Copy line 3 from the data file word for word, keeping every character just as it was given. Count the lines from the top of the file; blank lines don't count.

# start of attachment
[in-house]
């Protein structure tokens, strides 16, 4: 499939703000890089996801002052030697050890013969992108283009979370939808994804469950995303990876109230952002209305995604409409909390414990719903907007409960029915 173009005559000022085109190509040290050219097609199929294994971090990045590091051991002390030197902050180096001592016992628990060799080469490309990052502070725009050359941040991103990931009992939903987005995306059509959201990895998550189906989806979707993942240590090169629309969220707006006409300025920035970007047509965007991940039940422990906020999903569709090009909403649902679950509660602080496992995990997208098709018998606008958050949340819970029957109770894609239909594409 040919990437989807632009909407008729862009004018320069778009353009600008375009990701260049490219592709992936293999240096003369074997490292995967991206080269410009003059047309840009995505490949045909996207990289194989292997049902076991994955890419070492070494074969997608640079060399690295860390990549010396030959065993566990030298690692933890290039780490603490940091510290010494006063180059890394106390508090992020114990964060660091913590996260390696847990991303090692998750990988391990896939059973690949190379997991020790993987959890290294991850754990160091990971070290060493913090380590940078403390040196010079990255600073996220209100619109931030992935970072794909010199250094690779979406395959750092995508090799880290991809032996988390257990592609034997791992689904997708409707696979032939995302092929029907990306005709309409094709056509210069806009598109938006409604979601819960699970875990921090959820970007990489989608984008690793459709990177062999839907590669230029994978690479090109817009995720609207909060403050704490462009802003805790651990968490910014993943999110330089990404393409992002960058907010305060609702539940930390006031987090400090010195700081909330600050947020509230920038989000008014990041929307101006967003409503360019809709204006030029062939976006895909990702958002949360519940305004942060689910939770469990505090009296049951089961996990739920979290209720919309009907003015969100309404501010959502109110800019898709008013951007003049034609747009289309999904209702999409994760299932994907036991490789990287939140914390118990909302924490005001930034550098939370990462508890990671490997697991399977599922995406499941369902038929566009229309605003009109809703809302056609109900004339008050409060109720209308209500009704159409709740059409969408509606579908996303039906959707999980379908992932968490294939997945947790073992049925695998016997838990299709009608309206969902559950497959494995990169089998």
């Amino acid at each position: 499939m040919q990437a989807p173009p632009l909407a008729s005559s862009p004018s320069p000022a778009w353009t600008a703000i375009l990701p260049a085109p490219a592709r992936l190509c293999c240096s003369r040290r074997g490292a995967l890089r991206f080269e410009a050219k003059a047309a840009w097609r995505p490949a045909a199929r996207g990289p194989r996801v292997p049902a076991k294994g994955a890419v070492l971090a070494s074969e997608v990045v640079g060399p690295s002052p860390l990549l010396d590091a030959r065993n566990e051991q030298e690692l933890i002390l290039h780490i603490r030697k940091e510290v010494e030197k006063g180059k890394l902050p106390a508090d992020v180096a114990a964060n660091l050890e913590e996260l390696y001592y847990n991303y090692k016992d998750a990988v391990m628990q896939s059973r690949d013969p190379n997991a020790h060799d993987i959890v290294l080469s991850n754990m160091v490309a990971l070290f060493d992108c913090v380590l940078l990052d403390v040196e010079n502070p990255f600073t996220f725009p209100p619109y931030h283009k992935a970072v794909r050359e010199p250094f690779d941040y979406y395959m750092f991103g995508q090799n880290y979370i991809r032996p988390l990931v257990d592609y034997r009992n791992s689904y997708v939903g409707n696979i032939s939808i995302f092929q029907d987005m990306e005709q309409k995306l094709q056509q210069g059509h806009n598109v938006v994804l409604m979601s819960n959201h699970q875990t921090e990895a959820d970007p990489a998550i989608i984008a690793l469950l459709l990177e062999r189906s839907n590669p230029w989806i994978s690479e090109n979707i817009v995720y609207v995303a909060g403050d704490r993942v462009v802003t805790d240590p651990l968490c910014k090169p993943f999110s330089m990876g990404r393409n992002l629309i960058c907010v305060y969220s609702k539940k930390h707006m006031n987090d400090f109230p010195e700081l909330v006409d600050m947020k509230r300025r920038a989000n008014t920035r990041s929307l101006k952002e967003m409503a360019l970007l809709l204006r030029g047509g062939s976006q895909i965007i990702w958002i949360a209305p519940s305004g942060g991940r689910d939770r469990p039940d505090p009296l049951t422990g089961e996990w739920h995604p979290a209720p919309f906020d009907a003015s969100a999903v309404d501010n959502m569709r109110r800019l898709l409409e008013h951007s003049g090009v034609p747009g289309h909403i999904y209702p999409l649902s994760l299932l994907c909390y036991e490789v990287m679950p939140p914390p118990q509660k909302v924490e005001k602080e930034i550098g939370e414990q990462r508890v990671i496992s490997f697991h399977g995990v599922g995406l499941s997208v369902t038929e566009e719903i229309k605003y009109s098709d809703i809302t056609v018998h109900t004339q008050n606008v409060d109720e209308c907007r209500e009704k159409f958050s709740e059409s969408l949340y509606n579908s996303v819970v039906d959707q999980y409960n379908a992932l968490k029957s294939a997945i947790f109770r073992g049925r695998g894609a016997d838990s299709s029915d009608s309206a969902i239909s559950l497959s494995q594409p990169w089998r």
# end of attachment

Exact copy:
């Amino acid at each position: 499939m040919q990437a989807p173009p632009l909407a008729s005559s862009p004018s320069p000022a778009w353009t600008a703000i375009l990701p260049a085109p490219a592709r992936l190509c293999c240096s003369r040290r074997g490292a995967l890089r991206f080269e410009a050219k003059a047309a840009w097609r995505p490949a045909a199929r996207g990289p194989r996801v292997p049902a076991k294994g994955a890419v070492l971090a070494s074969e997608v990045v640079g060399p690295s002052p860390l990549l010396d590091a030959r065993n566990e051991q030298e690692l933890i002390l290039h780490i603490r030697k940091e510290v010494e030197k006063g180059k890394l902050p106390a508090d992020v180096a114990a964060n660091l050890e913590e996260l390696y001592y847990n991303y090692k016992d998750a990988v391990m628990q896939s059973r690949d013969p190379n997991a020790h060799d993987i959890v290294l080469s991850n754990m160091v490309a990971l070290f060493d992108c913090v380590l940078l990052d403390v040196e010079n502070p990255f600073t996220f725009p209100p619109y931030h283009k992935a970072v794909r050359e010199p250094f690779d941040y979406y395959m750092f991103g995508q090799n880290y979370i991809r032996p988390l990931v257990d592609y034997r009992n791992s689904y997708v939903g409707n696979i032939s939808i995302f092929q029907d987005m990306e005709q309409k995306l094709q056509q210069g059509h806009n598109v938006v994804l409604m979601s819960n959201h699970q875990t921090e990895a959820d970007p990489a998550i989608i984008a690793l469950l459709l990177e062999r189906s839907n590669p230029w989806i994978s690479e090109n979707i817009v995720y609207v995303a909060g403050d704490r993942v462009v802003t805790d240590p651990l968490c910014k090169p993943f999110s330089m990876g990404r393409n992002l629309i960058c907010v305060y969220s609702k539940k930390h707006m006031n987090d400090f109230p010195e700081l909330v006409d600050m947020k509230r300025r920038a989000n008014t920035r990041s929307l101006k952002e967003m409503a360019l970007l809709l204006r030029g047509g062939s976006q895909i965007i990702w958002i949360a209305p519940s305004g942060g991940r689910d939770r469990p039940d505090p009296l049951t422990g089961e996990w739920h995604p979290a209720p919309f906020d009907a003015s969100a999903v309404d501010n959502m569709r109110r800019l898709l409409e008013h951007s003049g090009v034609p747009g289309h909403i999904y209702p999409l649902s994760l299932l994907c909390y036991e490789v990287m679950p939140p914390p118990q509660k909302v924490e005001k602080e930034i550098g939370e414990q990462r508890v990671i496992s490997f697991h399977g995990v599922g995406l499941s997208v369902t038929e566009e719903i229309k605003y009109s098709d809703i809302t056609v018998h109900t004339q008050n606008v409060d109720e209308c907007r209500e009704k159409f958050s709740e059409s969408l949340y509606n579908s996303v819970v039906d959707q999980y409960n379908a992932l968490k029957s294939a997945i947790f109770r073992g049925r695998g894609a016997d838990s299709s029915d009608s309206a969902i239909s559950l497959s494995q594409p990169w089998r």